“I’m better than you…”
Apparently, that’s what our members of Congress think. Otherwise there wouldn’t be a law that allows them to get away with activities that are illegal for anyone else who isn’t “serving” in Congress.
It’s still not illegal for Congress to trade on inside information.
Virginia Representative Eric Cantor must have laid some bets based on his insider knowledge. How else can you explain his decision to delay the Stop Trading on Congressional Knowledge (STOCK) Act?[ad#Google Adsense 336×280-IA]Congress’ approval rating is currently 11 percent. According to my Las Vegas sources (that I completely made up), the over/under betting line for Congress’ approval rating by the end of the year is five percent…
Cantor, trying to make some money on inside information, the way his colleagues in the House and Senate have, apparently bet the under.
Hands Off the Cookies
The STOCK Act was sponsored by Alabama Representative Spencer Bachus.
Yes, this is the same Spencer Bachus whose insider trades were featured in a scathing report on “60 Minutes.” Bachus, with his hands caught in the cookie jar, is now publicly proclaiming that eating cookies before dinner is wrong.
Rather than letting Congress vote on a bill that would ban insider trading by members of congress – a vile act that’s as black and white as it gets – Cantor is asking to form a subcommittee to study guidelines on how to draft a provision that will create a task force on whether to further examine right from wrong. Or something like that.
You may recall, several weeks ago, “60 Minutes” broke the story that various members of Congress including Bachus, House leader John Boehner, former House leader Nancy Pelosi and others were trading stocks and options based on inside information.
If a CEO or hedge fund manager made the same trade that Bachus made, they’d be paraded handcuffed in front of TV cameras. Those images would run on a continuous loop in the mainstream and financial media for days.
In fact, last Monday hedge fund manager Raj Rajaratnam, who founded the Galleon Group, reported to a federal prison in Massachusetts to begin serving his 11-year sentence. The former billionaire received and traded on inside information about corporate earnings as well as mergers and acquisitions.
If he had committed the exact same acts from an office on Capitol Hill rather than one on Madison Avenue in New York, he’d be gearing up for his reelection campaign rather than trying to decide whether to try to get a job in the prison library or kitchen.
The STOCK Act has 180 co-sponsors, is supported by the majority of the House, including 75 members of Cantor’s own party.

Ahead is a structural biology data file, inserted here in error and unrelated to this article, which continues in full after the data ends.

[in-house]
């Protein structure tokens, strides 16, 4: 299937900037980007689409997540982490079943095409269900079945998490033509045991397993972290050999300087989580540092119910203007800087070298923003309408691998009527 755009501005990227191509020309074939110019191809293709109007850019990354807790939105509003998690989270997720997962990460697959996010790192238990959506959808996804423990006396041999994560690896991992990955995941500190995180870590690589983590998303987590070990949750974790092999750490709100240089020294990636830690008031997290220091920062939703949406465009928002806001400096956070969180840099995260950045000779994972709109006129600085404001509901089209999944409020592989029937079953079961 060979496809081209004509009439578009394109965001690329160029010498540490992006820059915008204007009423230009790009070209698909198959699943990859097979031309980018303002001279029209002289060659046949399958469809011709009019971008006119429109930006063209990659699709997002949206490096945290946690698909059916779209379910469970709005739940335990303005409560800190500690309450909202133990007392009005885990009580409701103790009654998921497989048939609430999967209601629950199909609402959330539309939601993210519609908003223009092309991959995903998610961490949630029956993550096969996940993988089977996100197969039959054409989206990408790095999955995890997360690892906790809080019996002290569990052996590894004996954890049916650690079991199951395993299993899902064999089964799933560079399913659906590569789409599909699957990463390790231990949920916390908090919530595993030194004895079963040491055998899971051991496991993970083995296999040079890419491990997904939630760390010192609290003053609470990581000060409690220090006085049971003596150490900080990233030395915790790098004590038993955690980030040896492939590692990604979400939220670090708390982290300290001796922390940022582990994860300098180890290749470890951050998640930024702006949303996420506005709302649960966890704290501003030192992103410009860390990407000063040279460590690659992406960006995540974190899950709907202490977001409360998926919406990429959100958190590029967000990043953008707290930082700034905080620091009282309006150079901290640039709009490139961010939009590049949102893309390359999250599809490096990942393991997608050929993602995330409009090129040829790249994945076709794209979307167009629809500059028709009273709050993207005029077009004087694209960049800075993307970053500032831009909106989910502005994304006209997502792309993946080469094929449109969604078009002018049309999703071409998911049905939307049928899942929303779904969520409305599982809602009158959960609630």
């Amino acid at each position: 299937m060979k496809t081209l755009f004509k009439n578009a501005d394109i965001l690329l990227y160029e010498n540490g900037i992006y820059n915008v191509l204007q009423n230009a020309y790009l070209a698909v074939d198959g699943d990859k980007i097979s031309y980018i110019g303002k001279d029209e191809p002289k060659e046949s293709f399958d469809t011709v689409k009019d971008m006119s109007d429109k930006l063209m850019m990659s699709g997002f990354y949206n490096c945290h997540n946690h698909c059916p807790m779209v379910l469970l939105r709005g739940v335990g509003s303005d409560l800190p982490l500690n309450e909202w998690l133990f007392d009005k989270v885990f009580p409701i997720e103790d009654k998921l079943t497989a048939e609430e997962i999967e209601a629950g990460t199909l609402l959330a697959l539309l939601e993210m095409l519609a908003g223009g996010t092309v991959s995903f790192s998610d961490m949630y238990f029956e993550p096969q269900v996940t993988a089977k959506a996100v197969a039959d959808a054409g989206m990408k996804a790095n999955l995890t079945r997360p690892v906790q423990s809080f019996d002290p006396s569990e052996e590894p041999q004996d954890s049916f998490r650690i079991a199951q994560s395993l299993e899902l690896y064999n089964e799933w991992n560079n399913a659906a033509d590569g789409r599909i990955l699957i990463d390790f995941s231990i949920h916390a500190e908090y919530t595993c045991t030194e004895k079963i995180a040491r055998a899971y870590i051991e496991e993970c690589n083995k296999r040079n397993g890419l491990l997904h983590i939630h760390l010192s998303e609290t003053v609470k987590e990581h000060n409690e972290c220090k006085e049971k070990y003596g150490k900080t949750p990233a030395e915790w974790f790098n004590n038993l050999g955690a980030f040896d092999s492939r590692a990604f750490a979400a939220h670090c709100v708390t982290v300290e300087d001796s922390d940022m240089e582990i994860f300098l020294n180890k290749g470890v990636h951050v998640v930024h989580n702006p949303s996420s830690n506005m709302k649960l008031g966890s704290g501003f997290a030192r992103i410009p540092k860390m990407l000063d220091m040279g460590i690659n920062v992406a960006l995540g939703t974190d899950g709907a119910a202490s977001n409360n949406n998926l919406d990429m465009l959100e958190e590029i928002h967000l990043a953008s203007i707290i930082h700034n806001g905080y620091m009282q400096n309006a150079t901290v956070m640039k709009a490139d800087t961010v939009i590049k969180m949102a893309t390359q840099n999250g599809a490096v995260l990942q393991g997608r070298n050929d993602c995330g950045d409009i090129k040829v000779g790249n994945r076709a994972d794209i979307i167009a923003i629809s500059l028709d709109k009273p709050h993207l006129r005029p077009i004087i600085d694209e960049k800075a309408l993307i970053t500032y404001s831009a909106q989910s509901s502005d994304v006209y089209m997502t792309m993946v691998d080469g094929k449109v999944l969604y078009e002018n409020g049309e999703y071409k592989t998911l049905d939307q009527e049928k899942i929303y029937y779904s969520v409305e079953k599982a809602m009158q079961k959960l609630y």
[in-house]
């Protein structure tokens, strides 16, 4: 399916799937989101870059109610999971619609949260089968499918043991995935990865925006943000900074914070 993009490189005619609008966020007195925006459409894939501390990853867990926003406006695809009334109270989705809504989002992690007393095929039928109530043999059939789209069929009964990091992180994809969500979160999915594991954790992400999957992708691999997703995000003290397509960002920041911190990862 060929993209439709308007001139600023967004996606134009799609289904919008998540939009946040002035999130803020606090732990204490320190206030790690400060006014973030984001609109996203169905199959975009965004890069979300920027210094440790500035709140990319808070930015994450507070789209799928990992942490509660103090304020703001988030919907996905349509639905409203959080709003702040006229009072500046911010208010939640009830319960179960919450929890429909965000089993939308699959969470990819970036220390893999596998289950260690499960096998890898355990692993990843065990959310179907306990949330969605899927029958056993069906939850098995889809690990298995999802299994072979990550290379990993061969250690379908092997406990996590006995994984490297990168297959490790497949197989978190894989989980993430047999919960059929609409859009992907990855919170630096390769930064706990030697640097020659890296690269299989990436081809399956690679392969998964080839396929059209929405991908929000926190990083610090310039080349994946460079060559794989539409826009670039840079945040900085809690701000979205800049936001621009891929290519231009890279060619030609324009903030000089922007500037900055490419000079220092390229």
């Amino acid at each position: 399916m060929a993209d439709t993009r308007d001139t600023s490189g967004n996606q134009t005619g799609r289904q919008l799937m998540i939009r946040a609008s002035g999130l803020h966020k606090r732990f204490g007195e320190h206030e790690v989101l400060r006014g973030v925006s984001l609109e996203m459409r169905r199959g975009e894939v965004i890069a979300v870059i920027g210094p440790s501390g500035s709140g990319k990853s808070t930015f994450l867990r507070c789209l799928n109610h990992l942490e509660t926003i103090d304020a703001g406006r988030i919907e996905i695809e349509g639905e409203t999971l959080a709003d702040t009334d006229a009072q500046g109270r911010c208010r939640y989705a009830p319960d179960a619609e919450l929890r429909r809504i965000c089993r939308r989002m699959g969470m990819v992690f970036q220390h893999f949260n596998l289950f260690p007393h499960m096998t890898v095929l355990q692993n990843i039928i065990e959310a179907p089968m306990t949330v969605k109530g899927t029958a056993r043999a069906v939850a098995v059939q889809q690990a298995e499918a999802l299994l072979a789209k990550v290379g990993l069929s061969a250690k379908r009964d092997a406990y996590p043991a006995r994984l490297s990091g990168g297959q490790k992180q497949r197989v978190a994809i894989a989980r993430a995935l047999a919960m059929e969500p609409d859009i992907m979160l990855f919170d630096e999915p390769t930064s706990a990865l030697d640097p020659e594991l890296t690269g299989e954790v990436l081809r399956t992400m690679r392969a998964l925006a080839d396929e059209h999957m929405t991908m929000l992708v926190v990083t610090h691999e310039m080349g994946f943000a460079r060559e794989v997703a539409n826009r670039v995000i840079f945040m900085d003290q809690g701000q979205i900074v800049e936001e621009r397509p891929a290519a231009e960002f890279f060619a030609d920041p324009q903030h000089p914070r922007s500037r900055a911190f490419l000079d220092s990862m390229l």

Yet there’s considerable doubt that the bill will ever become law. According to Westfair Online, Iona College political science professor Jeanne Zaino said she has doubts the bill will pass. Many other political experts and consultants have said the same thing.
Eric Cantor’s momma didn’t raise no dummy, particularly when it comes to the securities business. Chances are he’s very familiar with issues important to the industry. After all, securities companies were the largest contributors to Cantor’s campaign in 2011, donating 64 percent more money than the second largest backer.
And if he has any securities related questions, he can probably run them by his wife who used to work at Goldman Sachs (NYSE: GS), which incidentally was the second largest contributor to Cantor behind The Travelers Companies (NYSE: TRV).
I first wrote about this subject in November when the story broke and urged you to contact your Representatives and Senators and not ask that they support the STOCK Act, but demand it.
Clearly, some elected officials have received the message loud and clear.
But others either think they know better than their constituents or more likely, hope this issue just fades away in the distraction of the next Kardashian catastrophe or the raging debate on whether Tim Tebow can be a real NFL quarterback.
Representatives and Senators make more than three times the median household income. Their health benefits are better than most Americans’.
Despite their clamoring to end entitlements, they receive pensions for life. And although the vast majority of mutual fund managers – men and women who analyze the market every day – can’t outperform the S&P 500, members of Congress consistently beat the market.
That’s not a coincidence…
All investors are looking for angles on how to make as much money in the markets as we can. As law abiding citizens and, more importantly, decent human beings, all we’re asking for is a level playing field.
We’re investors who simply seek fairness. We should make a pact that we absolutely will not vote for any member of Congress who votes against the STOCK Act. And that we will spread the word about any Congressman or Congresswoman who apparently believes they’re entitled to special rights to help them line their pockets.
The only reason to vote against the STOCK Act is to keep the easy money coming. It’s time Congress represents us instead of their own self interests.
You can find your Representatives’ and Senators’ contact information here. Let them know how you feel.
Marc Lichtenfeld[ad#jack p.s.]
Source: Investment U